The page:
Peace portraits

Trafalgar Square has special significance for South Africans and for Norwegians. Every Christmas the City of Oslo sends a Christmas Tree to the people of London as a symbol of peace and to thank them for giving refuge to their King and Government during World War II.

For South Africans, Trafalgar Square is a place of protest and celebration. For years anti-apartheid demonstrators stood vigil outside the High Commission (then an Embassy) demanding an end to the system; and when Nelson Mandela came triumphant to the City, it was on Trafalgar Square that many campaigners got their first glimpse of the free man.

This year, around the time when the Nobel Peace Prize is officially handed out at an award ceremony on 10 December, the Norwegian Embassy and the South African High Commission, in collaboration with the Oslo Peace Centre, have come together to host a special photographic exhibition – Strengths and Convictions – which charts the inspirational lives of South Africa’s four Nobel Peace Laureates – Albert Luthuli, Desmond Tutu, F W De Klerk and Nelson Mandela.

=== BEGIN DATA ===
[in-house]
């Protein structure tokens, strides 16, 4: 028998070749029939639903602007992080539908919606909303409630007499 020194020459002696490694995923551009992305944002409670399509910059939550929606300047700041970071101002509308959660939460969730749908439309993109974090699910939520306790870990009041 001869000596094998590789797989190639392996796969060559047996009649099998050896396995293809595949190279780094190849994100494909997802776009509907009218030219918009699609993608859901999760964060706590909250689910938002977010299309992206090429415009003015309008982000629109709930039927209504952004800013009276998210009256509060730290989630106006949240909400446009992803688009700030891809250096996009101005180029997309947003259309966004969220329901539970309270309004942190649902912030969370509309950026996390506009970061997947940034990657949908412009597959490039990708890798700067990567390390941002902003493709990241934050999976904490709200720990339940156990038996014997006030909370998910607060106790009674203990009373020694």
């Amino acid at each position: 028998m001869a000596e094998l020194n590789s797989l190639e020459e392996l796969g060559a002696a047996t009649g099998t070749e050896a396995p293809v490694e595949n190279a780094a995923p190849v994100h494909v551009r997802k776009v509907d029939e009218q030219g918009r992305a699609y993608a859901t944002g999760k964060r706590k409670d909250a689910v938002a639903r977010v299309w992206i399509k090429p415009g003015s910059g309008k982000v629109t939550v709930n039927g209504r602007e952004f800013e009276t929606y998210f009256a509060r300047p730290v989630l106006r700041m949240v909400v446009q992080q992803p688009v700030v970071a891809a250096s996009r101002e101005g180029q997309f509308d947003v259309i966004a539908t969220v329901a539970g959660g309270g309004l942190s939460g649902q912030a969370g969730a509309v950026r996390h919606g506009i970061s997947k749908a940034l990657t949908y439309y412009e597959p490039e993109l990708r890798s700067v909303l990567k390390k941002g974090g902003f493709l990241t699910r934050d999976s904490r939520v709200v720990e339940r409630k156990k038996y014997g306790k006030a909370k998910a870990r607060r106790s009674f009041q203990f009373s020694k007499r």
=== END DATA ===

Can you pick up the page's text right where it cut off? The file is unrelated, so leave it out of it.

The exhibition, organised by the Oslo Peace Centre, forms part of the City of Oslo’s gifts of peace to the City of London over the Christmas period.

It features photographs compiled by renowned South African photographer George Hallett, as well as seven short documentary films and a timeline of 100 years of South African history, providing insight into the circumstances that motivated the laureates to act for peace, democracy and change.

Being located in South Africa House, once the “citadel of Apartheid” as South African High Commissioner Zola Skweyiya described it, side by side with some of the remaining imagery and symbols of the apartheid regime, makes the exhibition all the more poignant. The High Commission, situated on Trafalgar Square in the shadow of the Norwegian Christmas Tree, adds to the message of the exhibition.

The free exhibition is located at South Africa House, Trafalgar Square, London, WC2N 5DP and runs from 3 Dec-2 January 2011. It is open to the public weekdays from 10.00-17.00; weekends 10.00-16.00. The exhibition will be closed on 16, 27 and 28 December.